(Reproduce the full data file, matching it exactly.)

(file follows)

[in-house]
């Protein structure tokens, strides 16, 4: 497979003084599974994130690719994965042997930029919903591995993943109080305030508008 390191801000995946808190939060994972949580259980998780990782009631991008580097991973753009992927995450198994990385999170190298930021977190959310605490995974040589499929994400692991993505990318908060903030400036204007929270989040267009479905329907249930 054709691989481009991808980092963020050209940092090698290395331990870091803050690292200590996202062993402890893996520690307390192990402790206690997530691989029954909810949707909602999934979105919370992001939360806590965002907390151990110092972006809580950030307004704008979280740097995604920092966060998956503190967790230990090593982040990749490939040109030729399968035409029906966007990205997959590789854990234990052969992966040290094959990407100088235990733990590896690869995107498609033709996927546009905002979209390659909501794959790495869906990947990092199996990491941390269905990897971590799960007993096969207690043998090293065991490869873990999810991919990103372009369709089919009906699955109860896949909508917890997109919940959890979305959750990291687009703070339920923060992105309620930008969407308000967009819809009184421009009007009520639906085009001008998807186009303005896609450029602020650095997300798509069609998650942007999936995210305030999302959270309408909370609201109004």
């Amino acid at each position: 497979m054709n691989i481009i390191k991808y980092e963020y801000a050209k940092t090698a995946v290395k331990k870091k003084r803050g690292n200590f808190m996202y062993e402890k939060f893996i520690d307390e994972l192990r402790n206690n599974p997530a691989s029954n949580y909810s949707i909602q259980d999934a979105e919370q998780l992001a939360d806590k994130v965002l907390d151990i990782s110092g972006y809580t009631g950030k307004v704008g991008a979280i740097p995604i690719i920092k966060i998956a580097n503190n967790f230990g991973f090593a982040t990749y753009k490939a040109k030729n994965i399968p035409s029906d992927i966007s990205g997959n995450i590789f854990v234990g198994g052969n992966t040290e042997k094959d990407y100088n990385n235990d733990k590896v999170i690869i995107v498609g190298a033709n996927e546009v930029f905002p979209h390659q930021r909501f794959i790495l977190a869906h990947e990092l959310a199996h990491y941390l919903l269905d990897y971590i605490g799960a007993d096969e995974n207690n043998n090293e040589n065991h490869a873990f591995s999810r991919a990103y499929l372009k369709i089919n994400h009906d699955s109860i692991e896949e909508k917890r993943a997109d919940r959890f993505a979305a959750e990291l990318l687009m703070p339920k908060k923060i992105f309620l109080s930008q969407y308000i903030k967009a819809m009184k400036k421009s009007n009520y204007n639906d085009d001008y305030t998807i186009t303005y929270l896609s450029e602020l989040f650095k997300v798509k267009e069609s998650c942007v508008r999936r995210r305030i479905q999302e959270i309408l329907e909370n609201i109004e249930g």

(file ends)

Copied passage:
[in-house]
């Protein structure tokens, strides 16, 4: 497979003084599974994130690719994965042997930029919903591995993943109080305030508008 390191801000995946808190939060994972949580259980998780990782009631991008580097991973753009992927995450198994990385999170190298930021977190959310605490995974040589499929994400692991993505990318908060903030400036204007929270989040267009479905329907249930 054709691989481009991808980092963020050209940092090698290395331990870091803050690292200590996202062993402890893996520690307390192990402790206690997530691989029954909810949707909602999934979105919370992001939360806590965002907390151990110092972006809580950030307004704008979280740097995604920092966060998956503190967790230990090593982040990749490939040109030729399968035409029906966007990205997959590789854990234990052969992966040290094959990407100088235990733990590896690869995107498609033709996927546009905002979209390659909501794959790495869906990947990092199996990491941390269905990897971590799960007993096969207690043998090293065991490869873990999810991919990103372009369709089919009906699955109860896949909508917890997109919940959890979305959750990291687009703070339920923060992105309620930008969407308000967009819809009184421009009007009520639906085009001008998807186009303005896609450029602020650095997300798509069609998650942007999936995210305030999302959270309408909370609201109004």
């Amino acid at each position: 497979m054709n691989i481009i390191k991808y980092e963020y801000a050209k940092t090698a995946v290395k331990k870091k003084r803050g690292n200590f808190m996202y062993e402890k939060f893996i520690d307390e994972l192990r402790n206690n599974p997530a691989s029954n949580y909810s949707i909602q259980d999934a979105e919370q998780l992001a939360d806590k994130v965002l907390d151990i990782s110092g972006y809580t009631g950030k307004v704008g991008a979280i740097p995604i690719i920092k966060i998956a580097n503190n967790f230990g991973f090593a982040t990749y753009k490939a040109k030729n994965i399968p035409s029906d992927i966007s990205g997959n995450i590789f854990v234990g198994g052969n992966t040290e042997k094959d990407y100088n990385n235990d733990k590896v999170i690869i995107v498609g190298a033709n996927e546009v930029f905002p979209h390659q930021r909501f794959i790495l977190a869906h990947e990092l959310a199996h990491y941390l919903l269905d990897y971590i605490g799960a007993d096969e995974n207690n043998n090293e040589n065991h490869a873990f591995s999810r991919a990103y499929l372009k369709i089919n994400h009906d699955s109860i692991e896949e909508k917890r993943a997109d919940r959890f993505a979305a959750e990291l990318l687009m703070p339920k908060k923060i992105f309620l109080s930008q969407y308000i903030k967009a819809m009184k400036k421009s009007n009520y204007n639906d085009d001008y305030t998807i186009t303005y929270l896609s450029e602020l989040f650095k997300v798509k267009e069609s998650c942007v508008r999936r995210r305030i479905q999302e959270i309408l329907e909370n609201i109004e249930g």